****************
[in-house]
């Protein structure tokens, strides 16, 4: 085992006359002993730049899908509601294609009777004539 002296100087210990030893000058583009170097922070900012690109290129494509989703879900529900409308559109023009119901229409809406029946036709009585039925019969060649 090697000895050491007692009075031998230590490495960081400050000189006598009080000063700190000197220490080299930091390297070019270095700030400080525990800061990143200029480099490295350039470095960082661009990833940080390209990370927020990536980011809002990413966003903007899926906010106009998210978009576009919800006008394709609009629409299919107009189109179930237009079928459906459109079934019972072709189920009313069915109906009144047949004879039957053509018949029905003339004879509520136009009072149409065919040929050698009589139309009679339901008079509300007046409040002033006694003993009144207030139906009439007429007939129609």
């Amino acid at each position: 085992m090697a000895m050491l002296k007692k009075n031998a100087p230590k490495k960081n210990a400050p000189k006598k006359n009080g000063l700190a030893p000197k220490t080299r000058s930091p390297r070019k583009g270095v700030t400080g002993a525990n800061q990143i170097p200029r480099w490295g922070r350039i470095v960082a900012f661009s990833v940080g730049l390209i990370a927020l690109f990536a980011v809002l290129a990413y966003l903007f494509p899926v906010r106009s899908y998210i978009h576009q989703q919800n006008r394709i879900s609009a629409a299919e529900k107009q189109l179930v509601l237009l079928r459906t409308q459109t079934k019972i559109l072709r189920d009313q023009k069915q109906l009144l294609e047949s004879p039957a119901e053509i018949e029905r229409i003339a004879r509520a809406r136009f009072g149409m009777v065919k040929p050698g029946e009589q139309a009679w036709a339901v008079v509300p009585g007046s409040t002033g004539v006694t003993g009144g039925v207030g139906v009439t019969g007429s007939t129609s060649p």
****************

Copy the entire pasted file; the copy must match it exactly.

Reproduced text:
[in-house]
């Protein structure tokens, strides 16, 4: 085992006359002993730049899908509601294609009777004539 002296100087210990030893000058583009170097922070900012690109290129494509989703879900529900409308559109023009119901229409809406029946036709009585039925019969060649 090697000895050491007692009075031998230590490495960081400050000189006598009080000063700190000197220490080299930091390297070019270095700030400080525990800061990143200029480099490295350039470095960082661009990833940080390209990370927020990536980011809002990413966003903007899926906010106009998210978009576009919800006008394709609009629409299919107009189109179930237009079928459906459109079934019972072709189920009313069915109906009144047949004879039957053509018949029905003339004879509520136009009072149409065919040929050698009589139309009679339901008079509300007046409040002033006694003993009144207030139906009439007429007939129609």
């Amino acid at each position: 085992m090697a000895m050491l002296k007692k009075n031998a100087p230590k490495k960081n210990a400050p000189k006598k006359n009080g000063l700190a030893p000197k220490t080299r000058s930091p390297r070019k583009g270095v700030t400080g002993a525990n800061q990143i170097p200029r480099w490295g922070r350039i470095v960082a900012f661009s990833v940080g730049l390209i990370a927020l690109f990536a980011v809002l290129a990413y966003l903007f494509p899926v906010r106009s899908y998210i978009h576009q989703q919800n006008r394709i879900s609009a629409a299919e529900k107009q189109l179930v509601l237009l079928r459906t409308q459109t079934k019972i559109l072709r189920d009313q023009k069915q109906l009144l294609e047949s004879p039957a119901e053509i018949e029905r229409i003339a004879r509520a809406r136009f009072g149409m009777v065919k040929p050698g029946e009589q139309a009679w036709a339901v008079v509300p009585g007046s409040t002033g004539v006694t003993g009144g039925v207030g139906v009439t019969g007429s007939t129609s060649p």